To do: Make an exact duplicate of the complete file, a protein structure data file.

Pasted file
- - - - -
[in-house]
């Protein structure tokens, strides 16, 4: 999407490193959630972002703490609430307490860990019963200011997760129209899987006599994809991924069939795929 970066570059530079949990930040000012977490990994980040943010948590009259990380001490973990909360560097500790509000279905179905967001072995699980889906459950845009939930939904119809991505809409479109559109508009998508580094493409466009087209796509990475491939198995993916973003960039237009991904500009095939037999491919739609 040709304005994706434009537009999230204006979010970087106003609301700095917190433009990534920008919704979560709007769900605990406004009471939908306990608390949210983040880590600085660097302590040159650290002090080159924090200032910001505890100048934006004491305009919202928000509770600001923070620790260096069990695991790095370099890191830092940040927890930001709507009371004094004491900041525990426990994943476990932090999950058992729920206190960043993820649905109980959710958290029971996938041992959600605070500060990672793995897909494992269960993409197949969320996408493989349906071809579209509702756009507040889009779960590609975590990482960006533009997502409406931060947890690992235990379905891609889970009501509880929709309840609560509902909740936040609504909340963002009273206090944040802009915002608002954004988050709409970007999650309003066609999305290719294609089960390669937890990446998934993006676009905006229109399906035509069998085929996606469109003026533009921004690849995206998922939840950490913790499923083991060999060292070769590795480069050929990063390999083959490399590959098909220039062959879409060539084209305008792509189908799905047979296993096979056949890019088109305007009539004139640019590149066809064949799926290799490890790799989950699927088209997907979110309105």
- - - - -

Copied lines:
[in-house]
């Protein structure tokens, strides 16, 4: 999407490193959630972002703490609430307490860990019963200011997760129209899987006599994809991924069939795929 970066570059530079949990930040000012977490990994980040943010948590009259990380001490973990909360560097500790509000279905179905967001072995699980889906459950845009939930939904119809991505809409479109559109508009998508580094493409466009087209796509990475491939198995993916973003960039237009991904500009095939037999491919739609 040709304005994706434009537009999230204006979010970087106003609301700095917190433009990534920008919704979560709007769900605990406004009471939908306990608390949210983040880590600085660097302590040159650290002090080159924090200032910001505890100048934006004491305009919202928000509770600001923070620790260096069990695991790095370099890191830092940040927890930001709507009371004094004491900041525990426990994943476990932090999950058992729920206190960043993820649905109980959710958290029971996938041992959600605070500060990672793995897909494992269960993409197949969320996408493989349906071809579209509702756009507040889009779960590609975590990482960006533009997502409406931060947890690992235990379905891609889970009501509880929709309840609560509902909740936040609504909340963002009273206090944040802009915002608002954004988050709409970007999650309003066609999305290719294609089960390669937890990446998934993006676009905006229109399906035509069998085929996606469109003026533009921004690849995206998922939840950490913790499923083991060999060292070769590795480069050929990063390999083959490399590959098909220039062959879409060539084209305008792509189908799905047979296993096979056949890019088109305007009539004139640019590149066809064949799926290799490890790799989950699927088209997907979110309105």